Economists believe that China will become the leading economic power of the world by 2050 if its economy continues to grow at the same speed. It may also become a formidable military power, which isn’t acceptable to the US and its Western allies whose economic and strategic interests are inextricably linked with America’s global interests.

This factor is the determinant of the China containment policy. US strategists believe that China can be prevented from becoming the leading economic and military power if it could be confined to operate from the South China Sea for an outlet to the outside world. They believe that China could even be denied that access by blocking the Strait of Malacca, which was a narrow waterway for connectivity with the Indian Ocean and beyond. The presence of the US Navy in the South China Sea and, of late, the arrival of British naval ships in the region bolstered Indian naval strength and are strong portents to corroborate those designs.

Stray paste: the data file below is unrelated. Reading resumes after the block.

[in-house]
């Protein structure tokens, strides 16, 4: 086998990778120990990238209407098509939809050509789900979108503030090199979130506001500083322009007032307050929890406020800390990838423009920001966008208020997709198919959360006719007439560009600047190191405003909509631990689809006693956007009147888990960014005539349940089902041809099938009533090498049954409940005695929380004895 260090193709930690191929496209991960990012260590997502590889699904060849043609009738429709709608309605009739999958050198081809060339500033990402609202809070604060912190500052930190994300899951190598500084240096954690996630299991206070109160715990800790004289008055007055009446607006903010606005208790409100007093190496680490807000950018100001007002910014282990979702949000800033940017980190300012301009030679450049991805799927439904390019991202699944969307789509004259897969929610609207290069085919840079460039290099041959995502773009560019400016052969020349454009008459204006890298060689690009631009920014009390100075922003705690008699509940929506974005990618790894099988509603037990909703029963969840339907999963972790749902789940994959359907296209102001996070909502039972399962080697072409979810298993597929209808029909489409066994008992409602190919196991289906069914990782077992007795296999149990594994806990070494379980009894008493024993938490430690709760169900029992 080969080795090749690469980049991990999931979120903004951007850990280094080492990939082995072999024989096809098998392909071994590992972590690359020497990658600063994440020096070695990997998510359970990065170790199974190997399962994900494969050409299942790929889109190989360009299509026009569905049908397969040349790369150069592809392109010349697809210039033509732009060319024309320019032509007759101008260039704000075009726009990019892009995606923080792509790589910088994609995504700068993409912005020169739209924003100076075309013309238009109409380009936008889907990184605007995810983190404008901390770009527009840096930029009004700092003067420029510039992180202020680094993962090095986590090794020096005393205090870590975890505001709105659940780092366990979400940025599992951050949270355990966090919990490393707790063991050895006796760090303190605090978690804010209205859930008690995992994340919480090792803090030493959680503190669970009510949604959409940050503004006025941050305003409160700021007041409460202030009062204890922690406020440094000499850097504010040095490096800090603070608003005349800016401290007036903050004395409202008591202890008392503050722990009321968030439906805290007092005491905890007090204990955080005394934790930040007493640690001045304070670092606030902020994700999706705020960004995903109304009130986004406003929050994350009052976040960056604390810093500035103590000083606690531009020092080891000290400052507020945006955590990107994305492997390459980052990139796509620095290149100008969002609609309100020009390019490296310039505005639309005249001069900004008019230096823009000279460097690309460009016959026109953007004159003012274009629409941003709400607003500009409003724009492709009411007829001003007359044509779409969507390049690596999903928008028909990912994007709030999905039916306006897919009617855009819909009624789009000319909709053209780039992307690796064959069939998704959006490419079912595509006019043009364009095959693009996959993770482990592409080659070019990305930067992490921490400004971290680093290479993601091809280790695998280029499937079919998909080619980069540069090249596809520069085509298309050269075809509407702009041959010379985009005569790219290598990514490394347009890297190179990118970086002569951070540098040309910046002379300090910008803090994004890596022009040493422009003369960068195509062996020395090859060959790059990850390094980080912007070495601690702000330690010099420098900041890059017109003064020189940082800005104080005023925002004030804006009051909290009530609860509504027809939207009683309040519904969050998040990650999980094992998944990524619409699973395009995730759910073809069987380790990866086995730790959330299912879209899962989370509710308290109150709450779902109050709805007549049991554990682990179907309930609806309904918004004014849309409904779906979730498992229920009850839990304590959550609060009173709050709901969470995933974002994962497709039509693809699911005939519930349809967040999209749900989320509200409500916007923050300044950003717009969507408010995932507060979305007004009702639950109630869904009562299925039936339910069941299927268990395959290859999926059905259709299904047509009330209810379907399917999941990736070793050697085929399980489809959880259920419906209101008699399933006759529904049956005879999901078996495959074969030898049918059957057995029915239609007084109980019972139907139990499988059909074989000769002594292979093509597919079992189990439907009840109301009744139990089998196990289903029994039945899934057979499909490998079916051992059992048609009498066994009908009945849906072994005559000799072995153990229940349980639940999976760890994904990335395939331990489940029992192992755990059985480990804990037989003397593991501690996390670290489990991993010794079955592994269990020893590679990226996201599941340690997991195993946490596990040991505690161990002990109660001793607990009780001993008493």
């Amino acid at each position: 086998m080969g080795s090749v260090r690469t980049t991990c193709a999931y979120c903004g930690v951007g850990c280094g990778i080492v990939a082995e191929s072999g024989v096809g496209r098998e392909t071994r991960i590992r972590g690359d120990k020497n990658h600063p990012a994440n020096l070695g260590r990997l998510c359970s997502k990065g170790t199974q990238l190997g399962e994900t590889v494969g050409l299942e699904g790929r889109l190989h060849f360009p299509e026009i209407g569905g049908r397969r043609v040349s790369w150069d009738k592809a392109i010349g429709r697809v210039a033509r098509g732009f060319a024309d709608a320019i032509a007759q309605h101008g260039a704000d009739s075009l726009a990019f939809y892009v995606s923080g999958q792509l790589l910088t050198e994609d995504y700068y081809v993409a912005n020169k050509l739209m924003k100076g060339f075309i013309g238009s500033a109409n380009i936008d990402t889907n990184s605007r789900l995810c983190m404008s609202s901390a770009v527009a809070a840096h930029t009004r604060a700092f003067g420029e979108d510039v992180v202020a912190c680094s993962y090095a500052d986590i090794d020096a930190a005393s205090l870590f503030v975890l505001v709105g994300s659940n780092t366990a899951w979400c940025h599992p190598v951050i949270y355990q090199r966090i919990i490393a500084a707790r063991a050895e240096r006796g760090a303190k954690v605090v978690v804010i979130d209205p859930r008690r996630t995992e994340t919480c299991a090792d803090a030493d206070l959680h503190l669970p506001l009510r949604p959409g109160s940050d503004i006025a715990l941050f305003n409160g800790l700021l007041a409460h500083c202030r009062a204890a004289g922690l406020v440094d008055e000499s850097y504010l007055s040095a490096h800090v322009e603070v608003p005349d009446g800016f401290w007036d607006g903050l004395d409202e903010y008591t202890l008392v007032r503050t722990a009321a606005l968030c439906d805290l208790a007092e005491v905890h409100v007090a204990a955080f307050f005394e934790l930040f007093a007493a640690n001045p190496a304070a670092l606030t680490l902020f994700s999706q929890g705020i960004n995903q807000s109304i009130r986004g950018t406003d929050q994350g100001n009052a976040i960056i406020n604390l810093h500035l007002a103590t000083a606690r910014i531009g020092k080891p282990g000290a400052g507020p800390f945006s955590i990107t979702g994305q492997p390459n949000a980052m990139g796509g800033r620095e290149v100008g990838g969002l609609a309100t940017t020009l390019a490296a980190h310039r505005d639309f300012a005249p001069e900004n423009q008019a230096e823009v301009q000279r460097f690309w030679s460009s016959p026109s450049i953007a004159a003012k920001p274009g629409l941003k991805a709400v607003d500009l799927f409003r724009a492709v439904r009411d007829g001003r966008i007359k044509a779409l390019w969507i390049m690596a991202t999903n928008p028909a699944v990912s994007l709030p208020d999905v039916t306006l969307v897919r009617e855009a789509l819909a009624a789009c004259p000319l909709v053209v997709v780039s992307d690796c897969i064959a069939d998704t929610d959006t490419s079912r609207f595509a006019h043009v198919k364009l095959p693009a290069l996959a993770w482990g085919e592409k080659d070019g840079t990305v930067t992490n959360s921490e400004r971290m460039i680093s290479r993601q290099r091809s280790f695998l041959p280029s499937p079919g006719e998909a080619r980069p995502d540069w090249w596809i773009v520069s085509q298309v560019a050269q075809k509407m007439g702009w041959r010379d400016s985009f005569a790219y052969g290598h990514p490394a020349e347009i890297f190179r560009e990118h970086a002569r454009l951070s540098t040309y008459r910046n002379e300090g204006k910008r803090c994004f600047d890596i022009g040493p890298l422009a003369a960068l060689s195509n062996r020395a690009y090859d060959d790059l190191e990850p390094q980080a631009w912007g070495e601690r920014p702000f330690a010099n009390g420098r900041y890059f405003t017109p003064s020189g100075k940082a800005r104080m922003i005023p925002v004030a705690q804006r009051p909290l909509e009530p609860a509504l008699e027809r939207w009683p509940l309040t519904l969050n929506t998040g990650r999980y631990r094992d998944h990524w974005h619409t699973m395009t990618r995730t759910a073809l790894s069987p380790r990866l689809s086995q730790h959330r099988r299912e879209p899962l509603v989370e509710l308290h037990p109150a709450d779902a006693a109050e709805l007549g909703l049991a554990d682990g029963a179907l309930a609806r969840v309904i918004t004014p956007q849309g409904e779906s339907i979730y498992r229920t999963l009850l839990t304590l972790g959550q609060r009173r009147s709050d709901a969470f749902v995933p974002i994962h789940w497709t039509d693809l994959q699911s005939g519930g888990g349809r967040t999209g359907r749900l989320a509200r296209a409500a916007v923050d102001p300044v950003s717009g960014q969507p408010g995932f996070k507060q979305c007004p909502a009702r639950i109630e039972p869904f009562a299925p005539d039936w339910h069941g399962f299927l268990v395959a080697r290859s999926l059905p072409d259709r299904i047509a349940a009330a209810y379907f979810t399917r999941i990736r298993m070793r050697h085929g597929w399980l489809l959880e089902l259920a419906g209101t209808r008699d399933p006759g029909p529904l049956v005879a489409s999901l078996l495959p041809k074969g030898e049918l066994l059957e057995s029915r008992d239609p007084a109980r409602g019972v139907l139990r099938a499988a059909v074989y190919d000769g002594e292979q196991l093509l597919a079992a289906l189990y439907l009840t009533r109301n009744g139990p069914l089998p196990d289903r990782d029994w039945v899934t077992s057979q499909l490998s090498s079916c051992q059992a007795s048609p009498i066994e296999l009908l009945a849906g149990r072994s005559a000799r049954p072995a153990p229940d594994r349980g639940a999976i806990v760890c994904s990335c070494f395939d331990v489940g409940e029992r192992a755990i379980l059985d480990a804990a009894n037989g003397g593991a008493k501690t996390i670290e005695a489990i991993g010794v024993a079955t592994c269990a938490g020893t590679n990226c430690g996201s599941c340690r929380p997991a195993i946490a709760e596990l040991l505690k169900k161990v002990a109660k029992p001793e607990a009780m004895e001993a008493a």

They view the One Belt One Road initiative as the potential determinant of making China the world’s leading economic and military power. This is particularly true for CPEC, which will provide China with the shortest and the safest access to the Gulf countries from where it obtains oil to run industrial machines. CPEC will also help China to send out its products to other continents in the shortest possible time. In addition, China, the US and its allies also want to make sure that Russia is also not allowed to become a credible threat to US interests and its status as the leading power of the world.

The best bet for the US and its allies is to thwart the successful implementation of CPEC, which is purported to establish connectivity between South Asia and the Central Asian States through Afghanistan. They are, therefore, determined to keep Afghanistan volatile and scuttle the chances of an Afghan-led reconciliation – though they only pretend to do so to hoodwink the world. They have chosen India as an ally in this regard. Unfortunately, the Indians have accepted the role of importing instability in the region, unmindful of the fact that they could in the long run also find themselves stuck in the quicksand that they are trying to create.